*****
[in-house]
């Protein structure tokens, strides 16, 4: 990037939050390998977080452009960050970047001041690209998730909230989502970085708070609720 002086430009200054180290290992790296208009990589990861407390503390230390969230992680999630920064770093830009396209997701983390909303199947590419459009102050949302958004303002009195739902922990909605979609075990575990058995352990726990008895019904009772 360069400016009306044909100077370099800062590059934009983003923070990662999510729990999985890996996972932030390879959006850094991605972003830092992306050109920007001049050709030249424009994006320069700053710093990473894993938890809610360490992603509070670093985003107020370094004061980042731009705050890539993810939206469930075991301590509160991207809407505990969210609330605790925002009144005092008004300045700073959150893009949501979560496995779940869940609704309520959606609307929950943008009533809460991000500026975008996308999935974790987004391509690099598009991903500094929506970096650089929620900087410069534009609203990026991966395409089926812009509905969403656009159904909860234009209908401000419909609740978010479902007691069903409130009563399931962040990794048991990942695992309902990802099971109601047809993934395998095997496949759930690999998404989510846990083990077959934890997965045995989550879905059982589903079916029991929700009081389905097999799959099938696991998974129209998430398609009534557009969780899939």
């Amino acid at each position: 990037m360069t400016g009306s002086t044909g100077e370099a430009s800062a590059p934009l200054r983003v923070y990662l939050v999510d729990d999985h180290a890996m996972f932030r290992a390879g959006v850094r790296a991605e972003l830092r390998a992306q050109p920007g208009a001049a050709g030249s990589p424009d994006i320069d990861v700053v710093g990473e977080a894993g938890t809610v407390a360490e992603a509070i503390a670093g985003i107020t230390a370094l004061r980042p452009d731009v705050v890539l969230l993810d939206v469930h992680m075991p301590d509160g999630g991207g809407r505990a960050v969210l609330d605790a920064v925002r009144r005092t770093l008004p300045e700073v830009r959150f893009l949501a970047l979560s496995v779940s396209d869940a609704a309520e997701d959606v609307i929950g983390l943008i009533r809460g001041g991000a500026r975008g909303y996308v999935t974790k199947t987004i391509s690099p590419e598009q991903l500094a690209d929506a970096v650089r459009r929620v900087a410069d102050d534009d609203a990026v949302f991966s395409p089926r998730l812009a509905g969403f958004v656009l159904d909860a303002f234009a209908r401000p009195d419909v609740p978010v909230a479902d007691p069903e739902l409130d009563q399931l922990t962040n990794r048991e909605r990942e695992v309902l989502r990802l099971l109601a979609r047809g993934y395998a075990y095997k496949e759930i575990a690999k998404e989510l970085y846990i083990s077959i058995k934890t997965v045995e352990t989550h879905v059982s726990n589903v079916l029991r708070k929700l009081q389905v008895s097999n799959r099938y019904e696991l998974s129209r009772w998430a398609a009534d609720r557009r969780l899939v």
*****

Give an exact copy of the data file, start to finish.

[in-house]
């Protein structure tokens, strides 16, 4: 990037939050390998977080452009960050970047001041690209998730909230989502970085708070609720 002086430009200054180290290992790296208009990589990861407390503390230390969230992680999630920064770093830009396209997701983390909303199947590419459009102050949302958004303002009195739902922990909605979609075990575990058995352990726990008895019904009772 360069400016009306044909100077370099800062590059934009983003923070990662999510729990999985890996996972932030390879959006850094991605972003830092992306050109920007001049050709030249424009994006320069700053710093990473894993938890809610360490992603509070670093985003107020370094004061980042731009705050890539993810939206469930075991301590509160991207809407505990969210609330605790925002009144005092008004300045700073959150893009949501979560496995779940869940609704309520959606609307929950943008009533809460991000500026975008996308999935974790987004391509690099598009991903500094929506970096650089929620900087410069534009609203990026991966395409089926812009509905969403656009159904909860234009209908401000419909609740978010479902007691069903409130009563399931962040990794048991990942695992309902990802099971109601047809993934395998095997496949759930690999998404989510846990083990077959934890997965045995989550879905059982589903079916029991929700009081389905097999799959099938696991998974129209998430398609009534557009969780899939």
């Amino acid at each position: 990037m360069t400016g009306s002086t044909g100077e370099a430009s800062a590059p934009l200054r983003v923070y990662l939050v999510d729990d999985h180290a890996m996972f932030r290992a390879g959006v850094r790296a991605e972003l830092r390998a992306q050109p920007g208009a001049a050709g030249s990589p424009d994006i320069d990861v700053v710093g990473e977080a894993g938890t809610v407390a360490e992603a509070i503390a670093g985003i107020t230390a370094l004061r980042p452009d731009v705050v890539l969230l993810d939206v469930h992680m075991p301590d509160g999630g991207g809407r505990a960050v969210l609330d605790a920064v925002r009144r005092t770093l008004p300045e700073v830009r959150f893009l949501a970047l979560s496995v779940s396209d869940a609704a309520e997701d959606v609307i929950g983390l943008i009533r809460g001041g991000a500026r975008g909303y996308v999935t974790k199947t987004i391509s690099p590419e598009q991903l500094a690209d929506a970096v650089r459009r929620v900087a410069d102050d534009d609203a990026v949302f991966s395409p089926r998730l812009a509905g969403f958004v656009l159904d909860a303002f234009a209908r401000p009195d419909v609740p978010v909230a479902d007691p069903e739902l409130d009563q399931l922990t962040n990794r048991e909605r990942e695992v309902l989502r990802l099971l109601a979609r047809g993934y395998a075990y095997k496949e759930i575990a690999k998404e989510l970085y846990i083990s077959i058995k934890t997965v045995e352990t989550h879905v059982s726990n589903v079916l029991r708070k929700l009081q389905v008895s097999n799959r099938y019904e696991l998974s129209r009772w998430a398609a009534d609720r557009r969780l899939v």